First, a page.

On Monday Blizzard confirmed that Diablo 3 players found to be cheating by using hacks, bots or mods will be in breach of the EULA and will face a permanent ban from the game. This was followed up by Blizzard Community Manager Zarhym confirming that "several thousand players" have been banned as a result of this enforcement. I'm fairly certain this will have been met by those players with a great deal of wailing and nashing of teeth.
It raises the question about whether players should be banned from what is essentially perceived to be a single player game... except that Diablo 3 isn't really a single player game. Blizzard has been pushing hard for Battle.net to be akin to an integrated social network, a very poorly conceived one lacking in appropriate privacy options in my opinion. Diablo 3 has pushed this much further with the ability of people on your friend's list to randomly drop in unannounced on your game whether you like it or not (seriously, this is really irritating when you want to just do your first solo playthrough on normal or what some alone time to hac up demons). I would not be overly surprised if Heart of the Swarm pushed Battle.net even further on the Starcraft series. The issue becomes even less clear cut when you factor in that the Real Money Auction House (RMAH) is up and running on the North American servers at least; when you start throwing real money on any sort of online experience then it is necessary to clamp down on those aiming to cheat at the game and potentially wreck the AH economy. It seems fairly obvious that the mass banning and Zahrym's post is aimed at coinciding with the RMAH finally going live.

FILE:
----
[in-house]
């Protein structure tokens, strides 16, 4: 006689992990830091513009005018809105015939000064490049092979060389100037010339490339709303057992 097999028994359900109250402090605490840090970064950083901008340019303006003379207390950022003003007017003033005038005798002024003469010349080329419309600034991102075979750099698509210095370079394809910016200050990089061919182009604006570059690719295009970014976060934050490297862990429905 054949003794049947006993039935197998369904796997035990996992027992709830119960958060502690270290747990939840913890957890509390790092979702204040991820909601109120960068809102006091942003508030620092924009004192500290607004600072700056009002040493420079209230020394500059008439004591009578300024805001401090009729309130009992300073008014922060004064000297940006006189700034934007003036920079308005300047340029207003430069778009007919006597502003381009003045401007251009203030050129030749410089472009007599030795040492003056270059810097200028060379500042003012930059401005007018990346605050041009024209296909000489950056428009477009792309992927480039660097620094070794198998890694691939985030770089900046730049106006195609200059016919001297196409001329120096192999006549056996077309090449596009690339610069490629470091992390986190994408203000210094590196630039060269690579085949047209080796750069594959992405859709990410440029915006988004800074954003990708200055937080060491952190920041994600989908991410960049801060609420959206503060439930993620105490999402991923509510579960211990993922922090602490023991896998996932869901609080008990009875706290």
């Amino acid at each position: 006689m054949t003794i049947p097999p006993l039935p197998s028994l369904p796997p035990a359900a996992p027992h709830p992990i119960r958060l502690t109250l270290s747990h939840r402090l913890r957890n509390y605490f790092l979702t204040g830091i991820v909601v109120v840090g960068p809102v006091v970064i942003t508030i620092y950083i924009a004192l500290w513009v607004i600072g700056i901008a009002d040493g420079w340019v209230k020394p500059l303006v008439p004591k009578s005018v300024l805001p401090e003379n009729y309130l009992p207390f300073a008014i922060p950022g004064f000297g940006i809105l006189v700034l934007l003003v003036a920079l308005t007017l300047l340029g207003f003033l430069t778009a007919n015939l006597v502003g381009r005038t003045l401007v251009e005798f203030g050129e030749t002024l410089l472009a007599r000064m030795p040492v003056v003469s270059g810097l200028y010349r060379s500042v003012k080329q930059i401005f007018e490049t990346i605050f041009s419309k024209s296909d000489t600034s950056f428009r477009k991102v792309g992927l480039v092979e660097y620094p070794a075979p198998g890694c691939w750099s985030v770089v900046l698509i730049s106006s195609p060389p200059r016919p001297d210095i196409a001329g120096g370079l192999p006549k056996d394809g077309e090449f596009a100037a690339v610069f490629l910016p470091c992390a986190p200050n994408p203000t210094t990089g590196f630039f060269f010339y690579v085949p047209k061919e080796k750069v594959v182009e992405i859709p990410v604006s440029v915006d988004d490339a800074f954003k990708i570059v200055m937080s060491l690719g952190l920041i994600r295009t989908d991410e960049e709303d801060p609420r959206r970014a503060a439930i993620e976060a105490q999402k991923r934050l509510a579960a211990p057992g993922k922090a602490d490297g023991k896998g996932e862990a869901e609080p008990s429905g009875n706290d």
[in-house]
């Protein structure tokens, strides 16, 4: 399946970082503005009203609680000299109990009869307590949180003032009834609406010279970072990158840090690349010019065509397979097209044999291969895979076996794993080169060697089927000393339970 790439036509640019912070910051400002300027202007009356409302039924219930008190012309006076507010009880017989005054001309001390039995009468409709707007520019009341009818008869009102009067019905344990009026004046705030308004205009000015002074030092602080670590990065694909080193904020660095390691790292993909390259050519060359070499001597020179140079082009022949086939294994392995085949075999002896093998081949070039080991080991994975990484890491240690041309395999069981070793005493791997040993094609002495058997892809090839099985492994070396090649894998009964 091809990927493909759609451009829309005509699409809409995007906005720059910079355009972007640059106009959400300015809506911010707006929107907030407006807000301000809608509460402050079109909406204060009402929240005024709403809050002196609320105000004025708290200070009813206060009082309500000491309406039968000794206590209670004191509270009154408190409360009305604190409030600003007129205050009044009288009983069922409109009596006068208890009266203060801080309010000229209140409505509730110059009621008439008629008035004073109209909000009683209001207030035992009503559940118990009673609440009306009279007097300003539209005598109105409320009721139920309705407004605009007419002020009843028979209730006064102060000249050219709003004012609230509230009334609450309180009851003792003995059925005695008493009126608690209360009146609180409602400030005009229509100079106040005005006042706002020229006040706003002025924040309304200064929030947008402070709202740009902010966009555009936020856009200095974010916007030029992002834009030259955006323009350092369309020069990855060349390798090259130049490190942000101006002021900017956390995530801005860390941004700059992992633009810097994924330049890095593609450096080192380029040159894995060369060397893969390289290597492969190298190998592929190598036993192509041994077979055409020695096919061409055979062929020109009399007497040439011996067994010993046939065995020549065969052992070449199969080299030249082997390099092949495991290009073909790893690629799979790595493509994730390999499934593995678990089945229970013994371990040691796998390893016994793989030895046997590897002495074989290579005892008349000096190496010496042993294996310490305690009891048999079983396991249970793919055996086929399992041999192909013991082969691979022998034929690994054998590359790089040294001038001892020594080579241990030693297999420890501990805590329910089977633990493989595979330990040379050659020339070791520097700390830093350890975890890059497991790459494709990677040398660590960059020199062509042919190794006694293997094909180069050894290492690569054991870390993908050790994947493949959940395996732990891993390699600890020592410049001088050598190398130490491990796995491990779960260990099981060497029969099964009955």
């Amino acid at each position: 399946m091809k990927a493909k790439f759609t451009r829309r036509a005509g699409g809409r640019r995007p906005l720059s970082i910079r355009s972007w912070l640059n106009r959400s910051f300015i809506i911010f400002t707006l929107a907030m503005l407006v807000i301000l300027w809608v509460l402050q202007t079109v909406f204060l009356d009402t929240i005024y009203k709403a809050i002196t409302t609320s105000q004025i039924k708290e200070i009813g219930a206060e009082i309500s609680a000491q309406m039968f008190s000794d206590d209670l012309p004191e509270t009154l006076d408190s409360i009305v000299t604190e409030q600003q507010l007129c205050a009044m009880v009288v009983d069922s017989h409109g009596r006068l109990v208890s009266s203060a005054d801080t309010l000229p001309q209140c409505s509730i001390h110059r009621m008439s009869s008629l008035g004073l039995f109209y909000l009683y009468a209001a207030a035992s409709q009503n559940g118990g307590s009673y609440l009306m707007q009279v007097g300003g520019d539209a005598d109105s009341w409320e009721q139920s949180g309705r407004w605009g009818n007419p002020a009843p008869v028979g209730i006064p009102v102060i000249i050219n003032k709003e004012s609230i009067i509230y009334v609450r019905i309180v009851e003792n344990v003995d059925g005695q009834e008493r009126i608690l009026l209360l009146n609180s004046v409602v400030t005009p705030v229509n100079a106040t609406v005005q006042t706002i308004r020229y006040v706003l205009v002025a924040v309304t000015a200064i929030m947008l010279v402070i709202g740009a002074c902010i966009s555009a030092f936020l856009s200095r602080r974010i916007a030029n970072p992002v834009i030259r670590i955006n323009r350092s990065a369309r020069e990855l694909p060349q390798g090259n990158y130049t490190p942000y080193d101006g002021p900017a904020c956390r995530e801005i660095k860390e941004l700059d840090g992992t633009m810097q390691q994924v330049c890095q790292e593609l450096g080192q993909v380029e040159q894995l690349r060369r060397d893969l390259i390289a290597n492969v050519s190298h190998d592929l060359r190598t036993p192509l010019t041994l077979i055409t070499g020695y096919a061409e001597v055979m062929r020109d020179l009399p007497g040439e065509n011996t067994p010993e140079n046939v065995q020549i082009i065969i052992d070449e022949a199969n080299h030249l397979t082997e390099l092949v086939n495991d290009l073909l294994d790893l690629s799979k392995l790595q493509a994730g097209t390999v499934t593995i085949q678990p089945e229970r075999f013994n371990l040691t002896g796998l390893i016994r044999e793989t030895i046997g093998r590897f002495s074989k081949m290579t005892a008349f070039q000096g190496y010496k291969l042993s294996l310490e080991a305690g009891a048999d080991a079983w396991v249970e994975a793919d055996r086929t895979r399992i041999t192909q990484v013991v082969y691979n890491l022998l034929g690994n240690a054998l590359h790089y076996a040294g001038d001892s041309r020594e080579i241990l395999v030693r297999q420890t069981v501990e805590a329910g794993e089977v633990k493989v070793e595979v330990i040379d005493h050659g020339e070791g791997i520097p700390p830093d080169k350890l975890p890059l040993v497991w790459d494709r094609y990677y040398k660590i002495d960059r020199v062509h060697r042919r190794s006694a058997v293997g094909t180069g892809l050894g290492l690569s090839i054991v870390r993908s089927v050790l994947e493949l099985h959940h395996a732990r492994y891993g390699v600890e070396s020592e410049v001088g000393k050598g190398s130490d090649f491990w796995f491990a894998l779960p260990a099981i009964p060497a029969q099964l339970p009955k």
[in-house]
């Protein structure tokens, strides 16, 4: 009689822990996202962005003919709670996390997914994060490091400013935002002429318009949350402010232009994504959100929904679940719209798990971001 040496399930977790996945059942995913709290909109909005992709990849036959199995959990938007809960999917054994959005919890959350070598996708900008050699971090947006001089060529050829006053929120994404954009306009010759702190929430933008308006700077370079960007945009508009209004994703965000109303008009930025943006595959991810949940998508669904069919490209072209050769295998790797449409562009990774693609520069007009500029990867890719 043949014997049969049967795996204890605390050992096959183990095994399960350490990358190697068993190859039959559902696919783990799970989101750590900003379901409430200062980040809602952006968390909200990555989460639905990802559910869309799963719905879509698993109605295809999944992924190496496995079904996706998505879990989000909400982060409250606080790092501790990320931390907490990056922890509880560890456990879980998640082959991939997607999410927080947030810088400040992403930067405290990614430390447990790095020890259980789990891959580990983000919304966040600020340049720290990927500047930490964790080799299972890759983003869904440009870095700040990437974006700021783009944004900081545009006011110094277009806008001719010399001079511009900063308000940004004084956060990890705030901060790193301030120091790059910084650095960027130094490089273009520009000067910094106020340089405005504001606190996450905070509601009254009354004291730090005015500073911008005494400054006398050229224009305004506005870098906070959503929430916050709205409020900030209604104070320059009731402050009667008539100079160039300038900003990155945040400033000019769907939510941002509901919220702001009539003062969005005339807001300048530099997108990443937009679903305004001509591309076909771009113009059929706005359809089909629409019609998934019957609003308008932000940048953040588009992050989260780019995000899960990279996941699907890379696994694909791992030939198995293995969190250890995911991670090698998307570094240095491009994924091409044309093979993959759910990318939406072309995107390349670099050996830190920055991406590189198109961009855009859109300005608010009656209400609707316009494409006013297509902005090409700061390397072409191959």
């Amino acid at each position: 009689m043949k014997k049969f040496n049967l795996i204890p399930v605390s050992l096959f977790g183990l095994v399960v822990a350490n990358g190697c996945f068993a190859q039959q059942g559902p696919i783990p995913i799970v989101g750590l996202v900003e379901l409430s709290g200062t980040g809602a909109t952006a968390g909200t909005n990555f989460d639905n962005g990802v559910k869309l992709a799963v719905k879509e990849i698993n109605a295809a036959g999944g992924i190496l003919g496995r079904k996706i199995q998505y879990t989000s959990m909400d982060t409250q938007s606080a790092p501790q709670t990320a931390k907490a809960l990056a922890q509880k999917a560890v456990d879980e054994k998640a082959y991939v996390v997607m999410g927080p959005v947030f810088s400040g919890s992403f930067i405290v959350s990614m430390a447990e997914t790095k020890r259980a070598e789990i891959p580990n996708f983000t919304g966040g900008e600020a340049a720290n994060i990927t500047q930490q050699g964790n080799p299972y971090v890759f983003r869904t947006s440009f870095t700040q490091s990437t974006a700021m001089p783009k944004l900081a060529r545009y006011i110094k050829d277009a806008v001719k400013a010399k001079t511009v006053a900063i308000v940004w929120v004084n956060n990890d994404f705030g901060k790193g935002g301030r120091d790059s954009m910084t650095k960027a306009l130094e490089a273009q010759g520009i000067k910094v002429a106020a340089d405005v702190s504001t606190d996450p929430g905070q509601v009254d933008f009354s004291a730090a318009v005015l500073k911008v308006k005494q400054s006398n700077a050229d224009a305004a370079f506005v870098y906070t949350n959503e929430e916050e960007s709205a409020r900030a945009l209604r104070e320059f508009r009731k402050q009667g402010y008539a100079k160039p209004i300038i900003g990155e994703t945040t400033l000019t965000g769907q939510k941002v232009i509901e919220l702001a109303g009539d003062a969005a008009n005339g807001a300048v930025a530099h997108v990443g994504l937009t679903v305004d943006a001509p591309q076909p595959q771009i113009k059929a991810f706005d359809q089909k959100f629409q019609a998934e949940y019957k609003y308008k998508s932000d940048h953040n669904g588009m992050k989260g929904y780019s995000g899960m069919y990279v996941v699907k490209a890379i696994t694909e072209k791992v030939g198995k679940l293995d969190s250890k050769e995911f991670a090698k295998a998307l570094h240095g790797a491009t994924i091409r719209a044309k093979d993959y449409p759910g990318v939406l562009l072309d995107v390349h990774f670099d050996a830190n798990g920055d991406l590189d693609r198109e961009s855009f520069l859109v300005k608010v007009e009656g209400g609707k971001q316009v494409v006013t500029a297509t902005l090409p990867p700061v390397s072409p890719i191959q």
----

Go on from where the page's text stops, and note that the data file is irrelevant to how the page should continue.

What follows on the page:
By the way, if you do plan on using the RMAH you are required to have a Blizzard Authenticator... but really there is no excuse not to have one of those already.